Thursday, September 3, 2009


For those of you who have been following the tedious little developments in my Pushkin Project, the poem I now call "Takaaki," the fact that I have made some more changes to the text will not come as a welcome surprise.

In fact, I have been having second thoughts about publishing any more about the poem until it is actually complete. My mind is divided on the topic.

On the one hand, I like to have a contemporaneous record of all the changes I have made in the poem easily accessible to me (for reflection and research purposes) when I am at work, on the subway, or at the gym, which I can access on my iPhone, and think about during my idle moments.

On the other hand, from the point of view of the reader who is looking for a good time and not some kind of vatic voyeur--those metrical fetishists (like me) looking for a salacious clinical study in schizophrenia written in iambic pentameter--these changes in structure, vocabulary, story line, tone, etc. might be a bit difficult to tolerate. Without appearing to be a lunatic, I hope you can appreciate my pickle.

As my blog readership is relatively small, relatively intimate (Hi, Thomas! Hi, June! Hi, Bill!) and already relatively familiar with my wild, wind-blown ways, I think I might be able to get away with a little more than other, more popular poets.

Still, I do have these second thoughts sometimes. And I thought I would clear my conscience.


The alterations I have made to my magnum opus today are the following. We take up the story of Takaaki and me at the juncture where the leopard belt disappears around Takaaki's waist at the Y and we move into part II, the vicious, Hellfire and brimstone part of the poem...

*Zip* that leopard softly disappears
Around the tan-line of Takaaki’s hips.
My eyes could spend the next ten thousand years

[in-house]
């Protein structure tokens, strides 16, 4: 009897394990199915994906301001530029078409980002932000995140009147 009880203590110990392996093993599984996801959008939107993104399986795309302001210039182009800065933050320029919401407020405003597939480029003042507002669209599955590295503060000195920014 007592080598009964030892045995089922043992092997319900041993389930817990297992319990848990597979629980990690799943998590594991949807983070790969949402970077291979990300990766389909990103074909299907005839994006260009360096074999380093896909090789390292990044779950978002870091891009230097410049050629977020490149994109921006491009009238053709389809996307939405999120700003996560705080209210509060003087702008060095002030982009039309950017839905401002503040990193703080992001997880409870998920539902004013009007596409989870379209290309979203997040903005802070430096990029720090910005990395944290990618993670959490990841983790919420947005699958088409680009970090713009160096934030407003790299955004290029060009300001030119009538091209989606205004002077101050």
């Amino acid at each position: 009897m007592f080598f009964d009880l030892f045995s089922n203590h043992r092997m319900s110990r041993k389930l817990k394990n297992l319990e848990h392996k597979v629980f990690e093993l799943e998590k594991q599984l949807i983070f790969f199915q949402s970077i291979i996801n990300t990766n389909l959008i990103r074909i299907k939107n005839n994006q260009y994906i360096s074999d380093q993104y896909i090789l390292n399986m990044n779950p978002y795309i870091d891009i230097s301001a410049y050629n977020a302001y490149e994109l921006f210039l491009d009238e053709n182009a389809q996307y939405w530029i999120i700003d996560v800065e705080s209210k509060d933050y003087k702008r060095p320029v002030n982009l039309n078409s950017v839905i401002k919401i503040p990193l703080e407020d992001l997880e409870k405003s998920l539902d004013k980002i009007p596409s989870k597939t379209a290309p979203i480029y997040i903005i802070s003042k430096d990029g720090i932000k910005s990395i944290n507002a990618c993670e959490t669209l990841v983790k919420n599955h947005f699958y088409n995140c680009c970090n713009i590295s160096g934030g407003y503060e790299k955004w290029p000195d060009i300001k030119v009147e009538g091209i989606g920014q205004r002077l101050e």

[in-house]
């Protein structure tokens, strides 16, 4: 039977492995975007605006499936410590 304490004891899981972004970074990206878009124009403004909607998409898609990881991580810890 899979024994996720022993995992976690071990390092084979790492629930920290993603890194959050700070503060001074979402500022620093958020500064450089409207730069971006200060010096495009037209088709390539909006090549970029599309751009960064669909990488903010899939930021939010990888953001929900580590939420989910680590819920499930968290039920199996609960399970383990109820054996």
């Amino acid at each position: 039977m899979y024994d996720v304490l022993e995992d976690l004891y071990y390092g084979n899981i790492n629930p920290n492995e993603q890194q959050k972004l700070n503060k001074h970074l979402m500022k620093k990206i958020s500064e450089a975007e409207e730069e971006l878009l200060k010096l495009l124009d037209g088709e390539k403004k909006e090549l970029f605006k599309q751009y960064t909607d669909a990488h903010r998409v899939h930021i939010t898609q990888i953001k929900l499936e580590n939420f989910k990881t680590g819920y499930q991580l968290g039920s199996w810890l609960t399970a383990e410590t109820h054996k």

Just bouncing on his hips. But then my lips,
Neglected and forlorn, might turn to dust
Before I could express my love. Or lust.
I must not allow a naughty rhyme
To interrupt my story. It is time
To address Takaaki—the sweet face
I sit across from in a steaming bath
Below Mt. Fuji—the small lines that laugh
Around his almond eyes, when I place
My feet in the hot water and I ask,
“Do you prefer my poems, or pale ass?”

Part II

That onsen near Mt. Fuji lies, today,
Some distance from my bathtub, like the views
Engraved in Edo era ukiyo-e
The old volcano capped with snow, the blues,
The grays, the tiny boat,
the tall tsunami,
The tight red lips of geishas,
tan tatami,
Black boughs imprinted with such tragic pink
It makes the falling cherry blossom think:
"The law of gravity does not exist;
This floating world is Heaven, our islands
Bear no relation to the inky hands
Of human artisans." We may dismiss
The final thoughts of flowers as they flutter
Down. But they’re so beautiful. Why bother?


::: TN ::: said...

Black boughs imprinted with such tragic pink
It makes the falling cherry blossom think:

Chweebians like this bit for it...
“Izz da zum of de poh-yium”

Shropshirelad said...

We thank the Chweebians for their kindness. But we cannot claim entire authorship for this conceit. We must assign credit where it is due: in this case, we assign it to that crazy old coot, Ezra Pound, who wrote about those he saw in the Paris Metro, thus:

THE apparition of these faces in the crowd;
Petals on a wet, black bough.